Located in the San Francisco Bay Area, Filoli is a property of the National Trust for Historic Preservation. Formerly a grand 654-acre country place, Filoli is operated today as a public garden, cultural center, and nature center. It was built in 1917 as the country estate for Mr. and Mrs. William Bowers Bourn II and has a 16-acre formal English Renaissance-style garden as well as original elements from a “gentleman’s estate,” an orchard, agricultural fields, and oak woodlands.

Under the supervision of a horticulturalist, interns learn techniques of planting, watering, hedging, fertilizing, mowing and pruning, with two-week rotations in five garden areas. They are also taught to operate power equipment, use hand tools and are required to learn garden and greenhouse plants, weeds, and native plants. A test on these subjects completes the 10-week program.

As part of my internship, I kept a daily journal of my activities. At the end of each week or when I felt inspired, I would write an overview of my experiences and thoughts about everything. Below are my journal entries while at Filoli.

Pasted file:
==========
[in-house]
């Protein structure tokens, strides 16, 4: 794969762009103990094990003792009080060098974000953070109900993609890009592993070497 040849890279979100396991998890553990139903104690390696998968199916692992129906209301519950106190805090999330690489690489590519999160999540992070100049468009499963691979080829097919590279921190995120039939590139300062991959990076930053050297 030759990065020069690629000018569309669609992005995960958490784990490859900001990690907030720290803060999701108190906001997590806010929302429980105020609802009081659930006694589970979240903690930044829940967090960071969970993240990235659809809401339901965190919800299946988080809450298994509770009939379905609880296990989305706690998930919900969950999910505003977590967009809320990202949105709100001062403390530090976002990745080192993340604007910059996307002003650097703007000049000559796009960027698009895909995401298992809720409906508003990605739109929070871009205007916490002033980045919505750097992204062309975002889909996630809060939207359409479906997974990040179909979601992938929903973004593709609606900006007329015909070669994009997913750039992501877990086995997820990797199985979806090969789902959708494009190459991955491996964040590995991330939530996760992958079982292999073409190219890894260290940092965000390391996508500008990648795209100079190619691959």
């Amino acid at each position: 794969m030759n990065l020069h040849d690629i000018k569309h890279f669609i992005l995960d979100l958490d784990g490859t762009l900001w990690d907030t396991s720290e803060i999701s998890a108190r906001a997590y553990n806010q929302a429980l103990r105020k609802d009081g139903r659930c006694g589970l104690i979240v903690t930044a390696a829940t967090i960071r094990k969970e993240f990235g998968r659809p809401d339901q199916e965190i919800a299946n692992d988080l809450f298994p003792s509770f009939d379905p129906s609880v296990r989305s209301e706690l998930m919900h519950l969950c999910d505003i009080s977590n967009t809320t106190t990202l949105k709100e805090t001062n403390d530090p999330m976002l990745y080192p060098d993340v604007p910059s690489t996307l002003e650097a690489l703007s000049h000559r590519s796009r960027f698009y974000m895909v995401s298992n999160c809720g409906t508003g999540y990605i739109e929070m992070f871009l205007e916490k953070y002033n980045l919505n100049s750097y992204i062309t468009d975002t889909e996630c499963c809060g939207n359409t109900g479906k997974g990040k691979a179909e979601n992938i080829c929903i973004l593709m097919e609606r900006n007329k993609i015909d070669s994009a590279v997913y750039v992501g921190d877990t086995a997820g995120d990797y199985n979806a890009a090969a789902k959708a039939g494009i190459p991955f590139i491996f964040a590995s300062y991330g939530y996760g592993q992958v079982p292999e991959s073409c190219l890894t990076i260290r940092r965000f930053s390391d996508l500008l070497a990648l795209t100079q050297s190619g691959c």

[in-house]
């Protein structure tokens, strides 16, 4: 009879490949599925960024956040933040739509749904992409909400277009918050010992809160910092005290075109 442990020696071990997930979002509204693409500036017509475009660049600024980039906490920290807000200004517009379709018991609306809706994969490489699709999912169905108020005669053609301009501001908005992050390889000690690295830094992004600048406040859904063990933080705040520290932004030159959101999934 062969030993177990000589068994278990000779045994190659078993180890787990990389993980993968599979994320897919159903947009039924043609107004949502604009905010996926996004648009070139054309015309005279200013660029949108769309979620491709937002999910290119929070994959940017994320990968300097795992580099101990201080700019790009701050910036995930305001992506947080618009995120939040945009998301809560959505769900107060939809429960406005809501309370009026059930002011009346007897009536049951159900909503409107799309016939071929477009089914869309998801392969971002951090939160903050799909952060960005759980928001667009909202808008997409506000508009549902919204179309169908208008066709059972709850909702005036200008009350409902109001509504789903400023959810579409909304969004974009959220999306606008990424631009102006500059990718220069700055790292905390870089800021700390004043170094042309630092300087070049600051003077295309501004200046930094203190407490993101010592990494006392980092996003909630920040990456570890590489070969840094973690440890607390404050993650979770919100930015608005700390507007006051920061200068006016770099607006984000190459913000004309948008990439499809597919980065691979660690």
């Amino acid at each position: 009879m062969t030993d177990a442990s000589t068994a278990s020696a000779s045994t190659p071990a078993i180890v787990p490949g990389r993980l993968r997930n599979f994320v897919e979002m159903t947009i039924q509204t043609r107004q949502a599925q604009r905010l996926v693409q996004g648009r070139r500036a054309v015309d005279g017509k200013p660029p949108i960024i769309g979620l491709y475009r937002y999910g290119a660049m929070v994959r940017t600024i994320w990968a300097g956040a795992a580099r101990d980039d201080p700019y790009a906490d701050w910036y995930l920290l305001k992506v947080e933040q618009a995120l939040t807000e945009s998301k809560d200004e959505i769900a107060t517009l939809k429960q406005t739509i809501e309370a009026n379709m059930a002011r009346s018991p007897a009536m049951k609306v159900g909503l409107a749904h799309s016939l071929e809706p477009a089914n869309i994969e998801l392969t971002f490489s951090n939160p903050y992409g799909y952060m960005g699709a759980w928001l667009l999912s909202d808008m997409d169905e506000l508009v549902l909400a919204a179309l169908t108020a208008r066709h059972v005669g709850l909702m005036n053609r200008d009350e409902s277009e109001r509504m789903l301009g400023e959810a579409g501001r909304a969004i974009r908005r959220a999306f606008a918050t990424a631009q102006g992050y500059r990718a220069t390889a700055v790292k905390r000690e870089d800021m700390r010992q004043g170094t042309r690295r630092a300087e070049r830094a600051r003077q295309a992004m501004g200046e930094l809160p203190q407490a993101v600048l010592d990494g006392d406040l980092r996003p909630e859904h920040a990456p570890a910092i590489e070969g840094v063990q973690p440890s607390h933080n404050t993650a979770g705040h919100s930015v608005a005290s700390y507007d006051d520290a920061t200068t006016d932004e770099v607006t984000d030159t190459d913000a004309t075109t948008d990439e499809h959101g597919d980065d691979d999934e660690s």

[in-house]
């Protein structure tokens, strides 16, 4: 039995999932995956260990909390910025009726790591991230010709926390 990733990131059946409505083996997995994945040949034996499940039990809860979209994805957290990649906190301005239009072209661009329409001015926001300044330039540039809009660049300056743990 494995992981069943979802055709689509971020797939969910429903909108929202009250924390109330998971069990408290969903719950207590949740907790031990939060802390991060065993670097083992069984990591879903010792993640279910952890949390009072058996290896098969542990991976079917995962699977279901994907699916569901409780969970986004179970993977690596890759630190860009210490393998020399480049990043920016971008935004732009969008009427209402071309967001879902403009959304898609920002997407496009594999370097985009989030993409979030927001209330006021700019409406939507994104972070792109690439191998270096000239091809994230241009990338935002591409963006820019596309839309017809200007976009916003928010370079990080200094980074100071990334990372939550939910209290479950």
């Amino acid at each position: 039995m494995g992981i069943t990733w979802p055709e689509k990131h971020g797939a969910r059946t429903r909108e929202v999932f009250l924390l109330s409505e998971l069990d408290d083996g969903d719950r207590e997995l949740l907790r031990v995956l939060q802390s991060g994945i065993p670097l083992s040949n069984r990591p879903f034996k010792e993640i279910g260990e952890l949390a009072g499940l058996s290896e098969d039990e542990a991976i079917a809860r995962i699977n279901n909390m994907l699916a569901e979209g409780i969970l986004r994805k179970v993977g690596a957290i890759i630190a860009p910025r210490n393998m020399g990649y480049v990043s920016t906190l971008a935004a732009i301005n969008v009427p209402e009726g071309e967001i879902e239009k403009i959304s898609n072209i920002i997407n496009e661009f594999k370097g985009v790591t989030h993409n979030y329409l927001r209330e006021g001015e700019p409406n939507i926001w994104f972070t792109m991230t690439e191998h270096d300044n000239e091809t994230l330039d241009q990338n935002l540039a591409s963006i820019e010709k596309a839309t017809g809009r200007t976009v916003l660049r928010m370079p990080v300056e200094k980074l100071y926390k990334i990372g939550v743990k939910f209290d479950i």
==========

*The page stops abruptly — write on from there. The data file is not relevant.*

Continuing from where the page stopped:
I am already thoroughly enjoying this internship program. I appreciate that my lead trusts me to do more specialized tasks like pruning or mowing. Because I am given good direction, I feel that I have been doing well with the tasks assigned to me. I am also performing regular tasks more quickly and with more confidence as I become comfortable with them. For example, I watered pots and coiled hoses much more quickly on Friday than I did on Monday. On my second day of pruning azaleas I felt my approach and finished product improved. I appreciated the power tools workshops as I haven’t had a great deal of experience. The fine-cut mower makes me a little nervous, but I don’t think we’ll be using that here anyway. I wish I could drive a tractor…guess I’ll have to save that for the tractor driving class at Cal Poly, SLO.


Just as I get used to an area it’s my last day! I do like that I get to spend time in each area and with only a 10-week program, two weeks is generous. I’m beginning to notice myself go through different energy levels throughout the day. For example, I will be doing an activity like weeding, and I am dragging. It takes a lot of physical and mental effort to do a good job. And then, after break, I will be plowing through the beds, doing an effective job without even thinking. I wish I knew how to always be in that high-energy positive state. Interns stay with local families and do garden work in exchange for the hospitality. Going into this I already know that I wouldn’t be looking forward to the extra garden work after a full week of gardening. I am grateful for this opportunity that has saved me from having to arrange and pay for local housing for the summer. However, I think it would be ideal for interns to live together, on the Filoli property if possible. Since we don’t ever work together during the day we don’t really get to bond much and I feel we’re missing out. Even doing yard work together after work would be better than doing it alone.